Building a $500 Cabin Without a Permit: “Simple Offers Freedom”

cabin_3By Mac Slavo

How to make it in the wilderness certainly has its difficulties, but so does living in modern society.

Whether you are taking shelter from the elements and the harsh realities of nature, or from the stresses, panic and emergency crises of the city.

Building a cabin is a classic, timeworn and reliable way to build a shelter that can be made simply by a few people, or if necessary, by a single person alone.

It is enough to survive, but no guarantee of an easy life.

But it provides a path to a simpler life – away from the busy conundrum of idle and mostly meaningless existence inside the system.

As the man in the below video notes, “Simple offers freedom.” Indeed, the cabin life may be about as free as it gets.

He built the cabin at 10×10 deliberately, and cheaply – for $500 – allowing him to build without a permit, and enjoy the freedom of living off of his own land.

Practically everywhere in the country – suburban communities and rural lands alike – places restrictions on building that requires approval and permission. But most codes make an exception for temporary structures and those under a certain size – and that’s where you’ll have the most room to work on the project on your terms and outside of most restrictions.

For bigger projects, and the right to build without a permit if you are willing to stand up for it, see what patriot Tom Hyland did to live free.

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Like other things in life, there is no one way to do it, but it’s a time honored tradition that offers its own advantages – for survival, independence from debt and life of self-reliance and preparedness.

Here’s a look at the old fashioned way, from an archived old timer:

Whether it is your getaway retreat from emergency, or the start of a new and simple lifestyle, the cabin can be an asset that will never be out of reach in price, is easy to construct, and can be counted on for many years of dependability – even if the construction isn’t perfect.

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You can read more from Mac Slavo at his site

  • CAWS

    Problem is most counties require hookups to utilities if they find out you are living in a structure so don’t advertise it.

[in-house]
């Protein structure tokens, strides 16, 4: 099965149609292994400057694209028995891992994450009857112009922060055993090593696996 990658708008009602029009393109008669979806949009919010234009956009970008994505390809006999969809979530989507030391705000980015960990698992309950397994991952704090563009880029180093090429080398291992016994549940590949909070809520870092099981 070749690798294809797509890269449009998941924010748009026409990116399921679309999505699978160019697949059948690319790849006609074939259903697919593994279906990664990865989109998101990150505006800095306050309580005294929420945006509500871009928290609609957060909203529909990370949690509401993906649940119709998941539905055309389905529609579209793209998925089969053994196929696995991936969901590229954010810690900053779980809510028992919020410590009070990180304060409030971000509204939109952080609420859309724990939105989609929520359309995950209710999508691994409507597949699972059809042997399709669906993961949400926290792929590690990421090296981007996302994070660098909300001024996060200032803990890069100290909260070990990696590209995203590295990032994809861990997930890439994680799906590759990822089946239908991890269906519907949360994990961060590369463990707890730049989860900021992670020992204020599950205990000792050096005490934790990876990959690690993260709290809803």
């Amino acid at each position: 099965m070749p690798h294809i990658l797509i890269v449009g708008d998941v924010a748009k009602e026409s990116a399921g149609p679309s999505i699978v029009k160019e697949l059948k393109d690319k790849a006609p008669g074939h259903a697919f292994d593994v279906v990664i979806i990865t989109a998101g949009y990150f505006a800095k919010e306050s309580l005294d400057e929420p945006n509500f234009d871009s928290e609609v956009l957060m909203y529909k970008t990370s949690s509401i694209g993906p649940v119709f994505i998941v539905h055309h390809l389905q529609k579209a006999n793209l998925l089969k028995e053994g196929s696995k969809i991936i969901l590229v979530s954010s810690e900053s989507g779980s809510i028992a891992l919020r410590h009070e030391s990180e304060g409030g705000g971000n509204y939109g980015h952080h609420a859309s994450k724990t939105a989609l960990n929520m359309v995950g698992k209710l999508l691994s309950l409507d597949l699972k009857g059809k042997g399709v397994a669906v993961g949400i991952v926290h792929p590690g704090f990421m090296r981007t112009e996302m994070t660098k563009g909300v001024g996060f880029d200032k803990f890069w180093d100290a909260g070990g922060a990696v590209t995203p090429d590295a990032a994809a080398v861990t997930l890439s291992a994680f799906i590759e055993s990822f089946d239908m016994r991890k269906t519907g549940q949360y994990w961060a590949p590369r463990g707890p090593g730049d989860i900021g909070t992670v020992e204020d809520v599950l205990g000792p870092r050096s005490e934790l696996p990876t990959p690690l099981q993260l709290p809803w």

• CAWS

    You can also build a larger structure [say 12X16] without a permit if it is on “skids” as it would be considered temporary & portable.

  • dale ruff

    You can build this “shed” without a permit if you own the land and don’t live in it. LIving in it would be illegal.

  • rcade

    It is easier to build a 10×12 (usual size limit) cabin on a property that has existing utilities and use it as living space than it is to build a stand alone cabin on property with no utilities and be successful at avoiding the inspectors. It is a shame. I have built several “cabins” on property with a house for extra space. A couple I built tall enough, 12′, for living area with loft above.

  • dale ruff

    How free is it when you live illegally in a structure without a toilet or running water and have to fear being caught? Paranoia is not a sign of freedom.

  • berrybestfarm

    I received an actual order, served on me by the Sheriff, from the County Health Officer stating “the law requires you to apply for a septic permit and pay the required fees” or “…criminal action may be brought against you.” I’m in Washington and did my homework before building off grid. The law (state codes) requires a permit to put in a septic system. It does not require a septic system to be installed. This is just one example of how they lie. Anyways, I wrote back that ordering me to contract with them and pay them money under the threat of harm is called extortion and any further contact and harassment would result in me filing criminal charges. Haven’t heard a peep out of them for a year. The crux of this story is that it was about power not public health. I live next to a wetland which makes a septic system a very stupid way to pollute it compared to the dry composting system and gray water line directly on the garden. Yes, I also built a small off grid cabin without permits. Received an order on that too from the building department. Our county has an owner-builder exemption if you have enough land to meet the set backs (I have plenty) so I wrote that I could not contract with them as their inspectors clearly proved their engineering incompetence by not being able to see my cabin was way inside the 100 foot setbacks. If they can’t tell this kind of distance I can’t trust them to know how to build anything correctly. Haven’t heard a peep out of them in 2 years. Take nothing for granted. You will find troubling things in their rules–like the health department rule that if a septic system you have approved by them later fails and they don’t think it can be fixed they can condemn your home. Well informed is well prepared. Most districts are far more restrictive than Stevens county , WA

    Do your homework people.

  • Konju

    The “illegal” issue is what is the problem here

Thank you for sharing.
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